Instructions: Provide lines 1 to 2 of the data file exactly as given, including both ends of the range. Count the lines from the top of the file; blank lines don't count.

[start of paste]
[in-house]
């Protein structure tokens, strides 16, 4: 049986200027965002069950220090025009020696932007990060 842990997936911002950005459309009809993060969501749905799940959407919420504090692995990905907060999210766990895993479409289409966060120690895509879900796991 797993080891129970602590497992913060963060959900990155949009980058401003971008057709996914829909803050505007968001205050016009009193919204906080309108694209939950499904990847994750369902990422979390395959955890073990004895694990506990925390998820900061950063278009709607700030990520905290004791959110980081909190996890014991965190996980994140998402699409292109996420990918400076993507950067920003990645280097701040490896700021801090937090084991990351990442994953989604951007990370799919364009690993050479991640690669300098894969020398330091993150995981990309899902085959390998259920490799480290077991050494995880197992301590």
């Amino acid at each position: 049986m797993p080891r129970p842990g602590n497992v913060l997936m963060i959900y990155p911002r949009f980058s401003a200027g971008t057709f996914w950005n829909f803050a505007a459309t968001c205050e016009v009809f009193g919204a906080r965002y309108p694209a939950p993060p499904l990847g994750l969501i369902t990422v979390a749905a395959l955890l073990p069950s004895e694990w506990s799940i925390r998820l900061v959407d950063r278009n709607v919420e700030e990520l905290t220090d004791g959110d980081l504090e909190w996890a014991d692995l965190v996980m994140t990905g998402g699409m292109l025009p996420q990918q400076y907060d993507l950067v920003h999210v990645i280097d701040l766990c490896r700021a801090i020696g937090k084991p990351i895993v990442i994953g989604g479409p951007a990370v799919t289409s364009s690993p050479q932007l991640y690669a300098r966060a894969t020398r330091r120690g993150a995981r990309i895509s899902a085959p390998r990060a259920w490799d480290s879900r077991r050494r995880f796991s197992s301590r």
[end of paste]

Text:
[in-house]
């Protein structure tokens, strides 16, 4: 049986200027965002069950220090025009020696932007990060 842990997936911002950005459309009809993060969501749905799940959407919420504090692995990905907060999210766990895993479409289409966060120690895509879900796991 797993080891129970602590497992913060963060959900990155949009980058401003971008057709996914829909803050505007968001205050016009009193919204906080309108694209939950499904990847994750369902990422979390395959955890073990004895694990506990925390998820900061950063278009709607700030990520905290004791959110980081909190996890014991965190996980994140998402699409292109996420990918400076993507950067920003990645280097701040490896700021801090937090084991990351990442994953989604951007990370799919364009690993050479991640690669300098894969020398330091993150995981990309899902085959390998259920490799480290077991050494995880197992301590």